How to use rooting powder

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Put some rooting hormone powder in a dry zip-lock bag, dip the cuttings in water, shake off excess water, and put the stems inside the bags. Shake the bag till the stems are coated with rooting powder. I usually keep the bag open for a few hours to let moisture evaporate, and close the bag with the remaining rooting powder for reuse next time.

Root cuttings in pots

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Use a stick or pencil to dip a hole in the damp potting mix, and drop each cutting in a hole. Gently push the soil to secure each cutting. Space the cuttings 1″ to 2″ apart minimum. As you see in the photos above, the goal is to bury at least 1 set, preferably 2 sets of nodes in the soil. Nodes and stems are where new roots will be growing out of!

Rooting medium choices

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There are several good rooting medium choices. to propagate Hydrangea cuttings. Seed starter soil mix or a good potting soil are both good to use. Do not use garden soil or soil mix with lots of manure or fertilizer content as too much nutrients can cause cutting to rot before they take root. A soil-less mix of 50% peat moss ( soak in in water for 30 minutes before use ) and 50% horticulture perlite also makes a great propagation mix.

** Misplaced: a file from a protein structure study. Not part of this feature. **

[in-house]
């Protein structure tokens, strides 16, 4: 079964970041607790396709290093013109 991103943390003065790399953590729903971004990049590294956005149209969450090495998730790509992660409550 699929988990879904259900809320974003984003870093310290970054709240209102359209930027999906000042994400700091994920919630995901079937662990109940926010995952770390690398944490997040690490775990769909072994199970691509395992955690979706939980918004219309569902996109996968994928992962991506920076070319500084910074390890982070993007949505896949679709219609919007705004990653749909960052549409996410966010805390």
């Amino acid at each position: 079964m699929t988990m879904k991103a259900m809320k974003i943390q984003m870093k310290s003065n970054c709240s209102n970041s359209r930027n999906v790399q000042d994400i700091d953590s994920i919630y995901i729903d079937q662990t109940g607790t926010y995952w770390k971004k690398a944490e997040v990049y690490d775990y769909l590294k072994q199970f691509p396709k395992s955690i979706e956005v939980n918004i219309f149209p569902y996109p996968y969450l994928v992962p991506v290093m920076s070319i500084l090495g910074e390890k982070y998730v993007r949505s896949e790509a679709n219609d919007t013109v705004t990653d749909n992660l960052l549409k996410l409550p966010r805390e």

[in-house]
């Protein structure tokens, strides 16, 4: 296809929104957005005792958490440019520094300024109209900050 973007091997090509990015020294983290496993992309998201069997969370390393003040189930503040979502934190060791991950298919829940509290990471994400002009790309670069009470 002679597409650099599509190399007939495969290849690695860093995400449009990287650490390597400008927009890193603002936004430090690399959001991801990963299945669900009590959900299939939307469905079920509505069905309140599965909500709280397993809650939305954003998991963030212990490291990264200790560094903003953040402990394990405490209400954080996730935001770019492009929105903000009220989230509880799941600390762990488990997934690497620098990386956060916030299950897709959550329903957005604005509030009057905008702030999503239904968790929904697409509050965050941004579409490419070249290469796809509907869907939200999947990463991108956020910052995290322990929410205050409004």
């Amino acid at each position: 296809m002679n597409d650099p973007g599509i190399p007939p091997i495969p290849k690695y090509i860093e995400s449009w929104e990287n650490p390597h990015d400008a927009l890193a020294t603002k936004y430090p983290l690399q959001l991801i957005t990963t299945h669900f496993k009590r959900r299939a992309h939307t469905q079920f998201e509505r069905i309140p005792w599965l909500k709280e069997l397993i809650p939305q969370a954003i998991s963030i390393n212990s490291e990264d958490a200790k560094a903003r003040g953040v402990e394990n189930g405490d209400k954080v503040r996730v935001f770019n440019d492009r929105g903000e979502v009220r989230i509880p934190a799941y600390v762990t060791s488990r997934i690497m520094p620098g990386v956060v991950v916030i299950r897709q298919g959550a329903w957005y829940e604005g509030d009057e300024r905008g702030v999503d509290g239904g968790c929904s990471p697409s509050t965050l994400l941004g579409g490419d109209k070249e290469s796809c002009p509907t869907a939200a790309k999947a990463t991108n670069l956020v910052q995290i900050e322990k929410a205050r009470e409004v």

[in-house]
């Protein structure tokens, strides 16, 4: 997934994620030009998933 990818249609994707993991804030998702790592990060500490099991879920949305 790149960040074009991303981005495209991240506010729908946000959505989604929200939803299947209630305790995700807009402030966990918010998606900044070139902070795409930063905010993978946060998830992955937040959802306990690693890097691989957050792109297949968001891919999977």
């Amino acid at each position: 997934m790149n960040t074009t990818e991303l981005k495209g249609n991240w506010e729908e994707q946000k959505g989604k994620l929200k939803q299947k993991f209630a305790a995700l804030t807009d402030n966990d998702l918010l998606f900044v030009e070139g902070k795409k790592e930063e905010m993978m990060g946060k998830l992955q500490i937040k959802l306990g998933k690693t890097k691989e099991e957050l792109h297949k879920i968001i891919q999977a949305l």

Boost success with a simple humidity tent

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A big 18″ tall clear plastic bin with lid acts like a humid dome / mini greenhouse. After planting the cuttings in moist propagation mix, all you need to do is placing the inside the bin, mist the interior gently, and close the lid.

Check on the cuttings once a week.

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You may need to mist the interior occasionally. If you don’t have a bin, just remember to water often and keep your new hydrangea cuttings moist at all times, but never soggy. IMPORTANT: Keep the bin and / or cuttings in a bright warm place out of direct sunlight. Direct sun will make the tent too hot and kill the plants.

Cuttings begin to grow roots

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After about ten days, your hydrangea cuttings will begin to form new roots. Don’t disturb them yet!  When a healthy root system forms in 4-6 weeks, you can plant these new plants in the garden or a bigger container out of direct sunlight.

Water the cuttings

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Keep the newly planted cuttings well watered for the first 2 weeks. Once the new plants are more established, they will require less care. Hydrangeas love dappled shade and moist soil.

Grow Hydrangea plants

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Some morning sun is good for established plants in a garden landscape design. In more cloudy climates like Pacific northwest, Hydrangea shrubs can be planted in full sun. But they still do best in at least some afternoon shade. In dry and sunny Southern California, they thrive as shade garden plants.

Another great propagation method

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Air layering is a great way to propagate Hydrangeas and many garden plants such as Lavender, Jasmine etc, if they are in your garden ( or your friend’s garden of course!) To learn more about this amazing method, check out our article on best easy ways to propagate roses.